A core career success strategy is getting yourself organized. Have you ever worked with someone who always looked like they were stressed out? They may have piles of paper everywhere, messy personal presentation or that look of panic in their eyes. If this sounds like you, then you are not alone. Most of us can relate to feeling overwhelmed ‐ like it is all too much.
But, if left unmanaged, this can be a serious career derailer.
You want to present an air of competence, calm and self‐assurance ‐ not complete chaos! If you seem disorganized, then people are less likely to trust you with important tasks, listen to your ideas, or invite you to meetings or conferences. You are also less likely to be invited to join other career building projects or initiatives.
Immediate Action – Look the Part:
- Spend 10 minutes before each meeting pulling together your thoughts and notes. Make sure you appear professional (check your hair, teeth, clothes) and spend one minute relaxing before the meeting so you are calm when you walk in that door.
- Always get places early ‐ leave 10 minutes earlier than you think you need to be there. Take a notebook with you so you can always use extra time to plan or think through business problems.
- Speak slowly and calmly. Don’t rush your speech and use a low tone. It will convey calmness.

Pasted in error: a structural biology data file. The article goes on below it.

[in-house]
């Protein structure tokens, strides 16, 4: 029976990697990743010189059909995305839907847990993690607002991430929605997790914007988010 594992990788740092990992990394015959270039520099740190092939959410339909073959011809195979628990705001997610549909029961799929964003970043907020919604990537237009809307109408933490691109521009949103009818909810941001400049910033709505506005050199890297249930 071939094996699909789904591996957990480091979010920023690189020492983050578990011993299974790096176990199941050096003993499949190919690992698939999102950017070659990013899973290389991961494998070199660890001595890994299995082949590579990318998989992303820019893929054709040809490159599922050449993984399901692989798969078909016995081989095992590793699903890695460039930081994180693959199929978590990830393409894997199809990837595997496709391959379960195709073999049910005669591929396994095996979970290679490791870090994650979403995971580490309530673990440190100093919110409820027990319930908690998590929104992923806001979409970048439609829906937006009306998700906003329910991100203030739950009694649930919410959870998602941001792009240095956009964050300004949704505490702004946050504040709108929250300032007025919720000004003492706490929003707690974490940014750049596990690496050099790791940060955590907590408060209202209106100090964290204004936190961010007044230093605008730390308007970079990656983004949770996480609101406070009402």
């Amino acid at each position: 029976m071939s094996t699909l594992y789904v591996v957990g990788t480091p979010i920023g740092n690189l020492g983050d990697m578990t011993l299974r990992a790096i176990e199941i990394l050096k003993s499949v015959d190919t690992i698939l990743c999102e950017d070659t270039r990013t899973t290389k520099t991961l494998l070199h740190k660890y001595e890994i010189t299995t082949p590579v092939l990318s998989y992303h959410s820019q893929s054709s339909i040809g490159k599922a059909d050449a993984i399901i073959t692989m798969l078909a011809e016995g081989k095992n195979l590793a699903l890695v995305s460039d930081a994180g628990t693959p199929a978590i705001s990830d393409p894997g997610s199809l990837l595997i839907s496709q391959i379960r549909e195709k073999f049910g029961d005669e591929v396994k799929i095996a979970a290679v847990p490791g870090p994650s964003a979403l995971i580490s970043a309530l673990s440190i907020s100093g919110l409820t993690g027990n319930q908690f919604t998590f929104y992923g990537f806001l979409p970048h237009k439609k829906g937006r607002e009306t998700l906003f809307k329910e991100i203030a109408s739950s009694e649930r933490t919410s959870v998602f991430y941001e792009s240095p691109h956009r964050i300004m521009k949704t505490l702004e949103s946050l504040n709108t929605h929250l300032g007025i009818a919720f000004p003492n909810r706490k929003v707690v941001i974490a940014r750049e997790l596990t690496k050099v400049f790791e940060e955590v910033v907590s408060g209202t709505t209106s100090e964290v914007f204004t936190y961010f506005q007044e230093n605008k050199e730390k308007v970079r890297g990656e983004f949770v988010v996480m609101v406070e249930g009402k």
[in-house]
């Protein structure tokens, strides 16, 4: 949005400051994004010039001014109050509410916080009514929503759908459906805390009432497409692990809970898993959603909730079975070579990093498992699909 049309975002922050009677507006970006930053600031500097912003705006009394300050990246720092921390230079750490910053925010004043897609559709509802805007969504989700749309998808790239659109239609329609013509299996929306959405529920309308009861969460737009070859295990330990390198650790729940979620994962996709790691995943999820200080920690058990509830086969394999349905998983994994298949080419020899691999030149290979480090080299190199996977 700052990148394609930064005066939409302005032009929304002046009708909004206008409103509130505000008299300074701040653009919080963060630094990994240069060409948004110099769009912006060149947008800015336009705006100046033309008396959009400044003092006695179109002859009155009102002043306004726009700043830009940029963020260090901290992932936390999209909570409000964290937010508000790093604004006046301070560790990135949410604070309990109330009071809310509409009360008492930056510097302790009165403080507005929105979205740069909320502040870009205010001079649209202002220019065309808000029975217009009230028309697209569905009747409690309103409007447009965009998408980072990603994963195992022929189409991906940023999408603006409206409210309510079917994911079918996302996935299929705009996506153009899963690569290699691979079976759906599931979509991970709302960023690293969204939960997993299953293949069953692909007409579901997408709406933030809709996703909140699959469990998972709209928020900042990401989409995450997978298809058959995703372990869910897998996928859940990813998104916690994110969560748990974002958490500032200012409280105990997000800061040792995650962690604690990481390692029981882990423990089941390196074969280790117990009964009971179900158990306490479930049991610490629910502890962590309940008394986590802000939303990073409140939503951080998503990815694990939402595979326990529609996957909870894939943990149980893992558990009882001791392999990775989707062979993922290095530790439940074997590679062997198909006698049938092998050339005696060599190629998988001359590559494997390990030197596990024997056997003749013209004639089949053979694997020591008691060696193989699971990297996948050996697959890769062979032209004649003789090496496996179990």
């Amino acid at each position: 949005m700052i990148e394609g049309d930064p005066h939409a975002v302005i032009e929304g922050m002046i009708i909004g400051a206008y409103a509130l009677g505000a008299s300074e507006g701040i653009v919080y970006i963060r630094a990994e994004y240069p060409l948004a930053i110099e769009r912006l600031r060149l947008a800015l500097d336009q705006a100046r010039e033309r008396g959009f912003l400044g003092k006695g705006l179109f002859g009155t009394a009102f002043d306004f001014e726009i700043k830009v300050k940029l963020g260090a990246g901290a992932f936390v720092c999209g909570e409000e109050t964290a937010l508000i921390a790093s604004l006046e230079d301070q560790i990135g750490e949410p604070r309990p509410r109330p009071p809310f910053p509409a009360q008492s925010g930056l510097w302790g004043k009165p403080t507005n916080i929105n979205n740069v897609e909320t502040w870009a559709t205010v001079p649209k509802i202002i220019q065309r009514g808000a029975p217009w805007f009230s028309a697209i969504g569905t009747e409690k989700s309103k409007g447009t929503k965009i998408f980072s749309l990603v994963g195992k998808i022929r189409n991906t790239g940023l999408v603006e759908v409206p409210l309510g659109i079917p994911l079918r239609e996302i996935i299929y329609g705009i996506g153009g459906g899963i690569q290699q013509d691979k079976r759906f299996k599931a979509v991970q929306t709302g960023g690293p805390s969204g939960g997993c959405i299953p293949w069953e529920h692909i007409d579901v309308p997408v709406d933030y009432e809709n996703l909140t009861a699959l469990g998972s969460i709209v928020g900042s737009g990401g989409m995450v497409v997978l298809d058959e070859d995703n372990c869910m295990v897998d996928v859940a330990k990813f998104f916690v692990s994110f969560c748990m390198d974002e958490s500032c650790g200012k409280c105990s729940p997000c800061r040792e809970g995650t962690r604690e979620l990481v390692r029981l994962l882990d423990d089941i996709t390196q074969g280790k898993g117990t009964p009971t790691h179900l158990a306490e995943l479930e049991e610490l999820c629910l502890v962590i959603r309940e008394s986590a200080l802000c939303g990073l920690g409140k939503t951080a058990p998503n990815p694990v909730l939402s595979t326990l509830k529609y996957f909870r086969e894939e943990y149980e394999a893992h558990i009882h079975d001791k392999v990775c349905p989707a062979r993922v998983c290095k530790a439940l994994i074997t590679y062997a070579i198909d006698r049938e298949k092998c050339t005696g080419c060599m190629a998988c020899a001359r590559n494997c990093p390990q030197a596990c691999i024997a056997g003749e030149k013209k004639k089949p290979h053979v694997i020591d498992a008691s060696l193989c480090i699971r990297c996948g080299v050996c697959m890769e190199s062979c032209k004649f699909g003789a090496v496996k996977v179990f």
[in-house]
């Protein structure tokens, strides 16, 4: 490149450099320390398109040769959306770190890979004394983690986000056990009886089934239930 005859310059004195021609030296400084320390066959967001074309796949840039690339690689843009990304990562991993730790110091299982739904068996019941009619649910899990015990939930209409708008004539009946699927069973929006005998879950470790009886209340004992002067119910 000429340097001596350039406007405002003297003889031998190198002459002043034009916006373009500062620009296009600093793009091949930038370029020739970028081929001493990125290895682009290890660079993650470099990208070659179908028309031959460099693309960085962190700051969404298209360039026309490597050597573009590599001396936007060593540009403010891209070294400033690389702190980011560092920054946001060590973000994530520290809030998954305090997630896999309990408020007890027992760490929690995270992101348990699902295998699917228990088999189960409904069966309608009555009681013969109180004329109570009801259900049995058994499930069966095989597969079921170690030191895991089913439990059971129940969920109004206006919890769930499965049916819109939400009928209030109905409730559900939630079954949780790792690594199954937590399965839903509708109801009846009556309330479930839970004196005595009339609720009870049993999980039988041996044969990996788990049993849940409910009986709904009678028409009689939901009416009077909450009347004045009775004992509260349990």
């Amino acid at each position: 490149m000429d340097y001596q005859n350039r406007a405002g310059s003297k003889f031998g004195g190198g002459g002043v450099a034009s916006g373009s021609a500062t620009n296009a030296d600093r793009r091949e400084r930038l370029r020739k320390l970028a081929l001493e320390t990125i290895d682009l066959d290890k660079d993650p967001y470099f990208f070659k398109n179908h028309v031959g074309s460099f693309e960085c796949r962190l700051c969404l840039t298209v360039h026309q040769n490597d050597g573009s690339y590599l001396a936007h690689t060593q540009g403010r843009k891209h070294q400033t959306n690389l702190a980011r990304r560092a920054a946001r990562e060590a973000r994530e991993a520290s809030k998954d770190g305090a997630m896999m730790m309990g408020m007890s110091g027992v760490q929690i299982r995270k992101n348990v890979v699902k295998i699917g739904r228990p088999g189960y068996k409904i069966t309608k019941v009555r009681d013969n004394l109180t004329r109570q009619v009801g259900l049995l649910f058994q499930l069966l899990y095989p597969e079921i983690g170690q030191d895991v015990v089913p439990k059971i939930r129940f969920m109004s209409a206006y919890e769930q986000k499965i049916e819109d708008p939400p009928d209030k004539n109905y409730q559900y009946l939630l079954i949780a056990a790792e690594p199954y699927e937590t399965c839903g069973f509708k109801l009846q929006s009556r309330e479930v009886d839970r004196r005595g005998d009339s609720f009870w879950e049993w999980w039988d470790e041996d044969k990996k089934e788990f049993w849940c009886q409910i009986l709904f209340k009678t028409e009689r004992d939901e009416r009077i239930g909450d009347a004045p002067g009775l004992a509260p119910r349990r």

- Walk purposefully but calmly ‐ stop rushing.
- Clear your desk. Put your paper in files, a drawer, in your briefcase, anywhere that people can’t see it. Only have out you are working on that moment.
- Make sure your meeting folder (compendium or briefcase) is new looking, tidy and has a zip so your papers don’t spill everywhere. Take out anything that looks messy.
Remember appearances count. Even if you are not organized, you should at least look like you are.
- Figure out what are the real ‘fires’ that you have to fight. Write down the urgent tasks that perpetually come out and figure out if you can manage them differently. If not, leave time in your schedule each day to manage them.
- Leave space to do nothing in your diary. Our best ideas often come from ‘downtime’.
- Get some help with organizing your filing and desk ‐ make it easy to use and to remember.
- Spend 10 minutes each day sorting your paper and filing or binning. Don’t let it build up.
- Add a decent time buffer to projects wherever possible to account for emergencies.
- Read First Things First by Stephen Covey and get your priorities in order.
- Ask yourself how you could do certain tasks more efficiently (e.g. sign up on Internet banking, create automatic payments, order some of your groceries over the net and have them delivered, hire a student to clean your house… )
- Cross out things that you don’t need to do (Say NO).
- Focus on what is important. When you are considering an additional commitment don’t say yes right away. Consider how it fits in with your bigger goals and the way you want your life to be.
- Delegate as much as you can (Can you share duties with other family members? Anyone else going to the post office? – can they post it for you? etc…)
As with all changes and improvements, learning to manage your time is a skill you can consistently improve on leading ultimately to a more balanced life, more career success and better stress management.
What will you do today to help improve your management of time?
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